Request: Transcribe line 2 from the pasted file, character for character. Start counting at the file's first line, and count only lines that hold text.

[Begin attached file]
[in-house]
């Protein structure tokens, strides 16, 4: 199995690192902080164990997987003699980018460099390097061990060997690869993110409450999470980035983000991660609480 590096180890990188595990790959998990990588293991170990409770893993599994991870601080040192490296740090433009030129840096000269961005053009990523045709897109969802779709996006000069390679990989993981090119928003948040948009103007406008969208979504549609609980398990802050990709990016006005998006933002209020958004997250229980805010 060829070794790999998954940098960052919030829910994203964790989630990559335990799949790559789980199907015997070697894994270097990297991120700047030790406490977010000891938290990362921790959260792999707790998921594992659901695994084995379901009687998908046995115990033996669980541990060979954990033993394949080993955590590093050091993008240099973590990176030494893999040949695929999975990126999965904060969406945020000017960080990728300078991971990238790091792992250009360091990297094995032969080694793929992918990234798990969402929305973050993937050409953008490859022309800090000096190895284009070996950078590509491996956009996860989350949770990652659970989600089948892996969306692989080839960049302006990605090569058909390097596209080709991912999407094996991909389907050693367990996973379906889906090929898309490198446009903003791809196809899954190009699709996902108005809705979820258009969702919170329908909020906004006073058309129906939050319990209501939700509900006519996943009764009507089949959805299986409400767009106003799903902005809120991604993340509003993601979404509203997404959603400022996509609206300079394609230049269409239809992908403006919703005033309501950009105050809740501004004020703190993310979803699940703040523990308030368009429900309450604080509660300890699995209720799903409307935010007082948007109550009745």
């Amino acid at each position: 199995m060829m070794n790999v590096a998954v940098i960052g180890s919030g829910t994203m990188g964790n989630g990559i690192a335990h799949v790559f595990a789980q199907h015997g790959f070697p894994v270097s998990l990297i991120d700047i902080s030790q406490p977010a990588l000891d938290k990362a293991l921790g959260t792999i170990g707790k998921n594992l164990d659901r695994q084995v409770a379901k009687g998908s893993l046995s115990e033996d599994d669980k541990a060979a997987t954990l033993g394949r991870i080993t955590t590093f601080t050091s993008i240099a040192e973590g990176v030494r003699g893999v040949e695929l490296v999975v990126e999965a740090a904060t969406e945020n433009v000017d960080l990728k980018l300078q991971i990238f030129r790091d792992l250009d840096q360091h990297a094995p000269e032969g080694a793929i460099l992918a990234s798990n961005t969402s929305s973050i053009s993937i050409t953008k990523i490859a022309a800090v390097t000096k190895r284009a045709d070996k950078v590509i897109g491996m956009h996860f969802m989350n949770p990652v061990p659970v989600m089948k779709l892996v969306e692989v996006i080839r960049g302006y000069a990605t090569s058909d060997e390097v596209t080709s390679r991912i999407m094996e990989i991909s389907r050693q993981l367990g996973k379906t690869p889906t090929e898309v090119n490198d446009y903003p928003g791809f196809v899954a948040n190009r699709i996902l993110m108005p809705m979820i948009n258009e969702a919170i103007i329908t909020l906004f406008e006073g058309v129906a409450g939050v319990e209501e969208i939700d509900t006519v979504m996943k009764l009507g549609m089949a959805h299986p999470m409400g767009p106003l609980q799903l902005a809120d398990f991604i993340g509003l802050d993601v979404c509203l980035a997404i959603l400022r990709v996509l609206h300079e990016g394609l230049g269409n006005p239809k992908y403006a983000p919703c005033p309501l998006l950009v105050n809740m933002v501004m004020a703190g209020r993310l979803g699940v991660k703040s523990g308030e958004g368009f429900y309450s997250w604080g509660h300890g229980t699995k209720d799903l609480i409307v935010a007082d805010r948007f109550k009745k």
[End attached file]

């Protein structure tokens, strides 16, 4: 199995690192902080164990997987003699980018460099390097061990060997690869993110409450999470980035983000991660609480 590096180890990188595990790959998990990588293991170990409770893993599994991870601080040192490296740090433009030129840096000269961005053009990523045709897109969802779709996006000069390679990989993981090119928003948040948009103007406008969208979504549609609980398990802050990709990016006005998006933002209020958004997250229980805010 060829070794790999998954940098960052919030829910994203964790989630990559335990799949790559789980199907015997070697894994270097990297991120700047030790406490977010000891938290990362921790959260792999707790998921594992659901695994084995379901009687998908046995115990033996669980541990060979954990033993394949080993955590590093050091993008240099973590990176030494893999040949695929999975990126999965904060969406945020000017960080990728300078991971990238790091792992250009360091990297094995032969080694793929992918990234798990969402929305973050993937050409953008490859022309800090000096190895284009070996950078590509491996956009996860989350949770990652659970989600089948892996969306692989080839960049302006990605090569058909390097596209080709991912999407094996991909389907050693367990996973379906889906090929898309490198446009903003791809196809899954190009699709996902108005809705979820258009969702919170329908909020906004006073058309129906939050319990209501939700509900006519996943009764009507089949959805299986409400767009106003799903902005809120991604993340509003993601979404509203997404959603400022996509609206300079394609230049269409239809992908403006919703005033309501950009105050809740501004004020703190993310979803699940703040523990308030368009429900309450604080509660300890699995209720799903409307935010007082948007109550009745």